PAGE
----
In all likelihood, the authors intentionally combined these two thoughts. The states could not muster a militia of their people unless the people were allowed to keep arms. This view is supported by people involved in crafting and/or approving the Bill of Rights. Samuel Adams wrote, “The said Constitution be never construed to authorize Congress to . . . prevent the people of the United states, who are peaceable citizens, from keeping their own arms.”{3} Similarly, Noah Webster wrote, “Before a standing army can rule, the people must be disarmed; as they are in almost every kingdom in Europe. The supreme power in American cannot enforce unjust laws by the sword; because the whole body of the people are armed, and constitute a force superior to any band of regular troops that can be on any pretense, raised in the United States.”{4}

Does a Christian worldview provide guidance for our views on the Second Amendment?  The Bible does not talk about guns, but does it provide instruction on this issue?  In 1 Peter, we learn that governments bear the sword to implement justice. Under our Constitution, we, the people, are ultimately the ones who bear the sword to ensure justice.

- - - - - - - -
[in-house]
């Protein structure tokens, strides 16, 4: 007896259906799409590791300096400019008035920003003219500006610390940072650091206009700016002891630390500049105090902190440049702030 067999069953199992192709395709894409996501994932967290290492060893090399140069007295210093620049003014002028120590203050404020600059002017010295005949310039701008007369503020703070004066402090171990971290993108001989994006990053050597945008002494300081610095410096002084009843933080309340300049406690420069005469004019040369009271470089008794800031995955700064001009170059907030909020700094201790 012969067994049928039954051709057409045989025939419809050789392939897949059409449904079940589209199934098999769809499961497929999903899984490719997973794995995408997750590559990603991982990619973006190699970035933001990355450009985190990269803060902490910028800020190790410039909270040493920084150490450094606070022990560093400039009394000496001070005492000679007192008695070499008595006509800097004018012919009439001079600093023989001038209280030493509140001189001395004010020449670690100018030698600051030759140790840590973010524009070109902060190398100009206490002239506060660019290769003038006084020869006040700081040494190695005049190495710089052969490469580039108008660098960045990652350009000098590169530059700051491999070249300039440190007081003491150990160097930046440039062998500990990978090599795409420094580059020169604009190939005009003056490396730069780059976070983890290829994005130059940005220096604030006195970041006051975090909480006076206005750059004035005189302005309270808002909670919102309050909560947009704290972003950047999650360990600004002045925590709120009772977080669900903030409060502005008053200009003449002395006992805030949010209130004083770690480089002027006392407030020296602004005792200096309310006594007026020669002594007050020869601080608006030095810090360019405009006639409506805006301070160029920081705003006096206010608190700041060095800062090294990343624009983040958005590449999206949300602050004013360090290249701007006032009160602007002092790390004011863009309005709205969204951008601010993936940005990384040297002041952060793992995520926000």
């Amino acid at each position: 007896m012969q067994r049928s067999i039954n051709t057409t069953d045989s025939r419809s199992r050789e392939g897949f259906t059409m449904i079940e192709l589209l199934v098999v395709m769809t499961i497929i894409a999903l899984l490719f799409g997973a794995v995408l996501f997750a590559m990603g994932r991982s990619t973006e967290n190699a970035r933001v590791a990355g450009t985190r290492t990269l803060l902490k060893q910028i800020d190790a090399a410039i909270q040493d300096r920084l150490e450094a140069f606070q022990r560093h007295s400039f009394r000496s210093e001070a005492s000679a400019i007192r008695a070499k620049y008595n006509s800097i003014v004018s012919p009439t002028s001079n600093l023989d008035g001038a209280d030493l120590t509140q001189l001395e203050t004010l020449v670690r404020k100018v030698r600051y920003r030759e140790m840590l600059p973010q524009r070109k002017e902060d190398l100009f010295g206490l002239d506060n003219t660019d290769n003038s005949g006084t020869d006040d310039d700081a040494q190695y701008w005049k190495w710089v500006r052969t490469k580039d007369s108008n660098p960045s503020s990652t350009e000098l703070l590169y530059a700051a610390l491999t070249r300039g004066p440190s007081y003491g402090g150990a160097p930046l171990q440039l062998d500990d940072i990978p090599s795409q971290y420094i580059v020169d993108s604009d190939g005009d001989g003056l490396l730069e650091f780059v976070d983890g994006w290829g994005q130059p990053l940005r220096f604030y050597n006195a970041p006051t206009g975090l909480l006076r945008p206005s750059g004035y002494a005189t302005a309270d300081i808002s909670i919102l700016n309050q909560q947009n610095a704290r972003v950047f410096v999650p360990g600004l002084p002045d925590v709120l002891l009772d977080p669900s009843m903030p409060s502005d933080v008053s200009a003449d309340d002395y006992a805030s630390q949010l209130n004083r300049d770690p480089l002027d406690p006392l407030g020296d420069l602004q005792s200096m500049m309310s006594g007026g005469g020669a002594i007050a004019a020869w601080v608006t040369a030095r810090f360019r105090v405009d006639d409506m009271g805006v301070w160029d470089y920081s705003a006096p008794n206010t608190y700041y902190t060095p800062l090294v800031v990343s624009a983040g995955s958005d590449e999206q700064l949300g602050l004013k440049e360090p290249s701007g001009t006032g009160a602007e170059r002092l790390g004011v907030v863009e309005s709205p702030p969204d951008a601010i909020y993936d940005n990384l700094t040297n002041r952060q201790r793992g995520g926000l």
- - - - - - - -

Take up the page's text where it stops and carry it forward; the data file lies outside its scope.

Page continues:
The Second Amendment: Why Was It Added?

As discussed above, those responsible for the Second Amendment intended to ensure individuals could bear firearms legally. What concerns led to this original amendment to our constitution?

To understand, we should review the context for the introduction of the Bill of Rights. When the Constitution was sent to the states for ratification in 1787, two groups formed around adding a bill of rights to the Constitution, the Federalists and the Anti-Federalists. The Federalists supported the Constitution as written, believing that any attempt to list certain rights as remaining with individuals or states would be interpreted as making other rights subject to the federal government. The Anti-Federalists believed it was important to clearly state key fundamental